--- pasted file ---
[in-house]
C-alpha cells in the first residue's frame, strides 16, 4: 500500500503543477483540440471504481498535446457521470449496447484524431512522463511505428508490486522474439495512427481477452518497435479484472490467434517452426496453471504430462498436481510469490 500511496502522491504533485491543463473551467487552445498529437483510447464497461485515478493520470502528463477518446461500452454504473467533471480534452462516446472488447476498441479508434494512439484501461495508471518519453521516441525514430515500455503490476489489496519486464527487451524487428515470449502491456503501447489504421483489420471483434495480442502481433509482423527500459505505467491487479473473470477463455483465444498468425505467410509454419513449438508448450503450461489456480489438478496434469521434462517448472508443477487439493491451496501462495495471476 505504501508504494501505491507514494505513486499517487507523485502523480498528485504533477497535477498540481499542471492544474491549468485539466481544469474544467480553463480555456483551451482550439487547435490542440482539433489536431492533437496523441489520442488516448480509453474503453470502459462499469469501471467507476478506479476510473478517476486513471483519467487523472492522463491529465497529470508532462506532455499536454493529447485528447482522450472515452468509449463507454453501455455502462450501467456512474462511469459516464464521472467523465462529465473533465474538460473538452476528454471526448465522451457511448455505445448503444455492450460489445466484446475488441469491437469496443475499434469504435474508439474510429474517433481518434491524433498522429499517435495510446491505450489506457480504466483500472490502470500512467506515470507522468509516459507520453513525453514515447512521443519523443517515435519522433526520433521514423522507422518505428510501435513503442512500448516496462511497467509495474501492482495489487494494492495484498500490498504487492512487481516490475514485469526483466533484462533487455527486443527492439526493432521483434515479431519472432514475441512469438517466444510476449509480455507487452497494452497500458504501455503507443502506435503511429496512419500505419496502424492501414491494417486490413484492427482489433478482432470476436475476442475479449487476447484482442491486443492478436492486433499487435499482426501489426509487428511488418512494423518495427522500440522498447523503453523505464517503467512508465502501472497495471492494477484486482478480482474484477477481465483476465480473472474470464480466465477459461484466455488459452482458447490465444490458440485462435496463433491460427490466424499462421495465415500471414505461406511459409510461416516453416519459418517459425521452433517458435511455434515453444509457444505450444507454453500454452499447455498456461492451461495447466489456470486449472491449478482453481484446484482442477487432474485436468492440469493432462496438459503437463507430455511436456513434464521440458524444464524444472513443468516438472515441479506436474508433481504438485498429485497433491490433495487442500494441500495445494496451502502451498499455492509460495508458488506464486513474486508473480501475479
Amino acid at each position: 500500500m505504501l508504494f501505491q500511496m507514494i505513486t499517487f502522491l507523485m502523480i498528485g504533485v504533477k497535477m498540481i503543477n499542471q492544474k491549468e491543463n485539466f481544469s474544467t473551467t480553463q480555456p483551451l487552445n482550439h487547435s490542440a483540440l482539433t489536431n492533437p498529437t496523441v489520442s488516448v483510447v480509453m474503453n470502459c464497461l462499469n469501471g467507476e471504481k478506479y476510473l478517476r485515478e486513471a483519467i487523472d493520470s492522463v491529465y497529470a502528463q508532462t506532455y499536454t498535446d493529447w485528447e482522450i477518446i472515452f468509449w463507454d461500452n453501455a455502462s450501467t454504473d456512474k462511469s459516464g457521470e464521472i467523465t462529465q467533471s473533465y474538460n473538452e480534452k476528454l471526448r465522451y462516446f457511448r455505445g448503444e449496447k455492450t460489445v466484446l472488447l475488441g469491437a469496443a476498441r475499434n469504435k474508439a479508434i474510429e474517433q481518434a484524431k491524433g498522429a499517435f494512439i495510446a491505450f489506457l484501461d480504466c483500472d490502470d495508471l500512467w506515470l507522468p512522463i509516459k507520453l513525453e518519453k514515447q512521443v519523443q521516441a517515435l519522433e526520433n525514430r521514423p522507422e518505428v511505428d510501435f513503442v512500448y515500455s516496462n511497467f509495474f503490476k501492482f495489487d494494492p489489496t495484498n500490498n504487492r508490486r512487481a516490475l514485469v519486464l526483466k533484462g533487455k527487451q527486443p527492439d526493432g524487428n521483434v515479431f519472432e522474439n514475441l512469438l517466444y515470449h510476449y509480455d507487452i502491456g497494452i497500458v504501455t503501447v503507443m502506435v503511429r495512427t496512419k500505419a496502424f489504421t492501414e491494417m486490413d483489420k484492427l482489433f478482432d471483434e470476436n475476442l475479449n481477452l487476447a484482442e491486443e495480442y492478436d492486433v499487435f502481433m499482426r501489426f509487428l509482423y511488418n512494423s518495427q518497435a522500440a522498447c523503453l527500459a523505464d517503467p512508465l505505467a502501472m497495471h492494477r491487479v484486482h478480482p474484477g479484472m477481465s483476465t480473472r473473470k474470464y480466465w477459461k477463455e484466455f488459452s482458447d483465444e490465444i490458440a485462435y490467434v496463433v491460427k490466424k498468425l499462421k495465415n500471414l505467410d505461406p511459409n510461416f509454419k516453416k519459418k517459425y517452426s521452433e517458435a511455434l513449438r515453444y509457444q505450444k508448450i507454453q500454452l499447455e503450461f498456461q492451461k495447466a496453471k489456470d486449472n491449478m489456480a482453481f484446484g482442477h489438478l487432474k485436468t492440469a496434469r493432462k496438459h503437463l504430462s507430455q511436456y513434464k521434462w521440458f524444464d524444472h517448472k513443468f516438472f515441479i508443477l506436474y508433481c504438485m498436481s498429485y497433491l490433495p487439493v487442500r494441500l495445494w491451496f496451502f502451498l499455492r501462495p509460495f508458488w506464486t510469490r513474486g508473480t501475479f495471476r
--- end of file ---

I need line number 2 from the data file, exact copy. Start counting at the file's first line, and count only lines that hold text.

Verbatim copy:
C-alpha cells in the first residue's frame, strides 16, 4: 500500500503543477483540440471504481498535446457521470449496447484524431512522463511505428508490486522474439495512427481477452518497435479484472490467434517452426496453471504430462498436481510469490 500511496502522491504533485491543463473551467487552445498529437483510447464497461485515478493520470502528463477518446461500452454504473467533471480534452462516446472488447476498441479508434494512439484501461495508471518519453521516441525514430515500455503490476489489496519486464527487451524487428515470449502491456503501447489504421483489420471483434495480442502481433509482423527500459505505467491487479473473470477463455483465444498468425505467410509454419513449438508448450503450461489456480489438478496434469521434462517448472508443477487439493491451496501462495495471476 505504501508504494501505491507514494505513486499517487507523485502523480498528485504533477497535477498540481499542471492544474491549468485539466481544469474544467480553463480555456483551451482550439487547435490542440482539433489536431492533437496523441489520442488516448480509453474503453470502459462499469469501471467507476478506479476510473478517476486513471483519467487523472492522463491529465497529470508532462506532455499536454493529447485528447482522450472515452468509449463507454453501455455502462450501467456512474462511469459516464464521472467523465462529465473533465474538460473538452476528454471526448465522451457511448455505445448503444455492450460489445466484446475488441469491437469496443475499434469504435474508439474510429474517433481518434491524433498522429499517435495510446491505450489506457480504466483500472490502470500512467506515470507522468509516459507520453513525453514515447512521443519523443517515435519522433526520433521514423522507422518505428510501435513503442512500448516496462511497467509495474501492482495489487494494492495484498500490498504487492512487481516490475514485469526483466533484462533487455527486443527492439526493432521483434515479431519472432514475441512469438517466444510476449509480455507487452497494452497500458504501455503507443502506435503511429496512419500505419496502424492501414491494417486490413484492427482489433478482432470476436475476442475479449487476447484482442491486443492478436492486433499487435499482426501489426509487428511488418512494423518495427522500440522498447523503453523505464517503467512508465502501472497495471492494477484486482478480482474484477477481465483476465480473472474470464480466465477459461484466455488459452482458447490465444490458440485462435496463433491460427490466424499462421495465415500471414505461406511459409510461416516453416519459418517459425521452433517458435511455434515453444509457444505450444507454453500454452499447455498456461492451461495447466489456470486449472491449478482453481484446484482442477487432474485436468492440469493432462496438459503437463507430455511436456513434464521440458524444464524444472513443468516438472515441479506436474508433481504438485498429485497433491490433495487442500494441500495445494496451502502451498499455492509460495508458488506464486513474486508473480501475479